Food and I have never been friends. It’s not that I’m fussy when it comes to eating, more unadventurous and uninspired. It makes me cringe when I think of past eating habits and I do wonder how I have made it this far with no ongoing health issues. Bizarrely though, I may have been a lousy eater but I am actually a pretty decent cook (so I’m told) –  now it’s all about redressing this imbalance; exploring eating better with home cooked meals. Right now I am loving courgette noodles (also known as courgetti) – a yummy and healthy substitute to pasta.


courgette noodles with avocado sauce

serves 2

for the noodles
2 large courgettes
dash of salt
olive oil

for the sauce
1 avocado, pit removed
1 tsp sea salt
½ tsp cracked pepper
¼ lemon squeezed
1 clove garlic (crushed)
dash of olive oil
sprinkle or two of chilli flakes(for a little extra kick)


1.Using a spiralizer or mandoline (or a grater will work if you haven’t got one of these) to julienne the courgettes into long strips (they should resemble spaghetti). Place in a colander and add a few dashes of sea salt to the courgette and toss. Leave the courgettes in the colander for about 20 minutes, this will help to drain off excess water.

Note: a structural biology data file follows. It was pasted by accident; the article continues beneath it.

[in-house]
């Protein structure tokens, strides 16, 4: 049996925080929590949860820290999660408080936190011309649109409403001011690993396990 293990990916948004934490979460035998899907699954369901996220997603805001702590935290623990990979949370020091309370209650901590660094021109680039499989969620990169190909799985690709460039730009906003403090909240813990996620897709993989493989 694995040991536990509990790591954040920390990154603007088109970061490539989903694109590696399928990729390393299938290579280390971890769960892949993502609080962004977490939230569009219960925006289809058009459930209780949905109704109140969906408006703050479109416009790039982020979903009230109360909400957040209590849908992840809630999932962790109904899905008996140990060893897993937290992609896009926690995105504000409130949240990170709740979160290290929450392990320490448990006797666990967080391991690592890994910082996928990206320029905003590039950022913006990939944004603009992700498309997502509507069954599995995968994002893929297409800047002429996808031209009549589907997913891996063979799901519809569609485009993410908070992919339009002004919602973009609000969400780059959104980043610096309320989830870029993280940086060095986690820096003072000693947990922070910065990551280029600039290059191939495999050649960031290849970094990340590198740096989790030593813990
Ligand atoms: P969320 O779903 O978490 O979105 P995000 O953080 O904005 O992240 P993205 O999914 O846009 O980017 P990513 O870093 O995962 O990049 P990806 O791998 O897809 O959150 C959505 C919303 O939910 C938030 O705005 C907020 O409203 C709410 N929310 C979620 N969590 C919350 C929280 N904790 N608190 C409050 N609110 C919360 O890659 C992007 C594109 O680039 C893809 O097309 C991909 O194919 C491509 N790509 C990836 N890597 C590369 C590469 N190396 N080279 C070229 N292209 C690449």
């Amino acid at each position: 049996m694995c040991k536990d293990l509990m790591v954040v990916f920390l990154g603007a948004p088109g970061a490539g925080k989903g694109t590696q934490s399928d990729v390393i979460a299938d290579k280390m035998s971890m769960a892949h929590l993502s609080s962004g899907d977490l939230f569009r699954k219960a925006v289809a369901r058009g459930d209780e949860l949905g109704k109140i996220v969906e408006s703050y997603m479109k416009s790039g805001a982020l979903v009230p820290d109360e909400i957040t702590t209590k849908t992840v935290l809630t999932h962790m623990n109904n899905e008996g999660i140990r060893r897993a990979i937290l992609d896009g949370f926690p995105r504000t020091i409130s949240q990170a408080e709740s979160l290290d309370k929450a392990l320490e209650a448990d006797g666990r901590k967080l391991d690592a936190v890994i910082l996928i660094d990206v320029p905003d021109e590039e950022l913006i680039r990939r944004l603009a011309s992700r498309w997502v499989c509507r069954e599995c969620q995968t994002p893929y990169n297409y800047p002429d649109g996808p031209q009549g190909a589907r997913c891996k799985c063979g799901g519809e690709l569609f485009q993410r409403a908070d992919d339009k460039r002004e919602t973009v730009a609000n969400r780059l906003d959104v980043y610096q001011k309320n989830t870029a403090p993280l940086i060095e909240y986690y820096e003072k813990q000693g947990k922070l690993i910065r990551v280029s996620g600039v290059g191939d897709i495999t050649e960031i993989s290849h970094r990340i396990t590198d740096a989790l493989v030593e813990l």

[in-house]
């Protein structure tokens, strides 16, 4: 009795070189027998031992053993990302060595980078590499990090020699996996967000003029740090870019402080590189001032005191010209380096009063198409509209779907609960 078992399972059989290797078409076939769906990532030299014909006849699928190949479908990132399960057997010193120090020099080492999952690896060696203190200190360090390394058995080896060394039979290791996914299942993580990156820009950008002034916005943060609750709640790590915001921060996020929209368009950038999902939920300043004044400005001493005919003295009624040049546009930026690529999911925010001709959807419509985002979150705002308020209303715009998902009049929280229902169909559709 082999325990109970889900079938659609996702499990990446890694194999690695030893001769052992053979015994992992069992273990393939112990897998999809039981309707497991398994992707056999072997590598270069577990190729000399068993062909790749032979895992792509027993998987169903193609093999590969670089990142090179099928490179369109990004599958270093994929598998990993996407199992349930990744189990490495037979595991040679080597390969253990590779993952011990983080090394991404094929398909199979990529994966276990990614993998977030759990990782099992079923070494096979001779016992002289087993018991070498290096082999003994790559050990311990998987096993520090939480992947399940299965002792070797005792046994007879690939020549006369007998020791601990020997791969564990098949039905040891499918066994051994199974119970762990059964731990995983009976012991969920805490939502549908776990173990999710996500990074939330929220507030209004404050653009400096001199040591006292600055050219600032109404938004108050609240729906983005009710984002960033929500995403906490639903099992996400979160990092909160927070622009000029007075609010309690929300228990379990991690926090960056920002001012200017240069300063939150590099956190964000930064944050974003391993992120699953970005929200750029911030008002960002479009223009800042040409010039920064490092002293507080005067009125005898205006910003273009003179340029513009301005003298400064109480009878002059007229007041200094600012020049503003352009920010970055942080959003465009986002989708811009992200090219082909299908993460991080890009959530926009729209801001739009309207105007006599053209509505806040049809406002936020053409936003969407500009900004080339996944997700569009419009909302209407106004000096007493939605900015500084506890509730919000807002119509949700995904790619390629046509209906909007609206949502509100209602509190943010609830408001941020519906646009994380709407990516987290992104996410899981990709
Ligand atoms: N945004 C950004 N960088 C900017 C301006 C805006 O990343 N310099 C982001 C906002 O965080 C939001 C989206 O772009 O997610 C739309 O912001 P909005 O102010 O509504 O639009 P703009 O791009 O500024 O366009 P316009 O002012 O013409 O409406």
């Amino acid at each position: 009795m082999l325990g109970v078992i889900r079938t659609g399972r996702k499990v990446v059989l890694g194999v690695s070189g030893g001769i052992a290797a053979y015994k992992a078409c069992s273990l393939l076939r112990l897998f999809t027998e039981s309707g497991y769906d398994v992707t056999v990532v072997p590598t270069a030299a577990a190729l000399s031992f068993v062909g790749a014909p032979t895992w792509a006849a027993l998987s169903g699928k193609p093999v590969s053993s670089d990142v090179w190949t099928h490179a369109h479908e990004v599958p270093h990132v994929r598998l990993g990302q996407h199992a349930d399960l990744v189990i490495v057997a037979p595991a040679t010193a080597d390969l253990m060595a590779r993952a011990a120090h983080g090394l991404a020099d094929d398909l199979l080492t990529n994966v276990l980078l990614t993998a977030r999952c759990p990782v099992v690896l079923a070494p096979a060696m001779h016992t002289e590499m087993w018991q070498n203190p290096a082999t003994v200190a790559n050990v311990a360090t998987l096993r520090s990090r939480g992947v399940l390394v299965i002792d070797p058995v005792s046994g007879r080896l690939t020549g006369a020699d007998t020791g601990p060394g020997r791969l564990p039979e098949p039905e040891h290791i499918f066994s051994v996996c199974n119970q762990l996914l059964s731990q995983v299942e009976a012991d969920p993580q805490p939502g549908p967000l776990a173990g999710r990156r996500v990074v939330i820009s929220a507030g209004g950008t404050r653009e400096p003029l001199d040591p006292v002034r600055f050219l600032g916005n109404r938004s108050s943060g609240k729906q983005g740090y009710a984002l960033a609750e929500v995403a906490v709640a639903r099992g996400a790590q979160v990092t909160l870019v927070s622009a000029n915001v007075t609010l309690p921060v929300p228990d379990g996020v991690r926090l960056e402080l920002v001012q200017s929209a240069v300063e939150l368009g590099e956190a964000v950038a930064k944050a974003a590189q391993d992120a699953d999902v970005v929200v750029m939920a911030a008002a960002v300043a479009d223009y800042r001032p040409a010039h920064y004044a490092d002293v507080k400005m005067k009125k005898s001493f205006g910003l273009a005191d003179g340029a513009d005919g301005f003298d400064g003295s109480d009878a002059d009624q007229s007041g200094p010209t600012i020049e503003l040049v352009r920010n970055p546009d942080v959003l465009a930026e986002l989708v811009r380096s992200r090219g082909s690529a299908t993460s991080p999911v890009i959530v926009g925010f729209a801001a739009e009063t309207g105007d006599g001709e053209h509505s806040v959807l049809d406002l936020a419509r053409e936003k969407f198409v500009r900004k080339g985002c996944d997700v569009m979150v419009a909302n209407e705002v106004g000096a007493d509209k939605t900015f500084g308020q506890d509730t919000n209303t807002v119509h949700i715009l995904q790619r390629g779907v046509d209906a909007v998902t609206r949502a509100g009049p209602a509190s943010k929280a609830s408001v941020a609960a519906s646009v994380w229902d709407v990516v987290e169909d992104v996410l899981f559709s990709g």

2.To make the sauce mix all the ingredients together until it has a smooth creamy texture (I use a fork but a food processor will make the much job easier.

3.You can eat the dish raw (as is) OR you can heat up the noodles and add sauce on top OR you can heat both up – it is just a matter of preference. To heat: Add a little olive oil to a sauté pan and once pan has heated up add the courgette and cook for 2 minutes. If heating the sauce, add and mix through noodles, cook for another 2 minutes.

Hopefully you feel inspired to try if you haven’t already.

Sat Nam

ps how cool is the tablecloth 😉




eat – hokey pokey cookies


I was never any good at science at school but the one experiment I remember and enjoyed was when my third form class made hokey pokey. You know the one when after the golden syrup and sugar are heated, it causes a reaction with the baking soda which creates carbon dioxide (I confess I cheated and looked up the science bit of this). The carbon dioxide is trapped in the heavier syrupy mixture which causes it to fluff up into the thick golden mixture – looking like an eruption. Then as it cools it sets into a firm solid that can be eaten. Yum Yum. A true kiwi kid, I do have a sweet tooth – hokey bars (remember them with the heart of gold in the middle), crunchies, hokey pokey ice cream… and now hokey pokey cookies.


hokey pokey cookies

makes about 12

125g butter, softened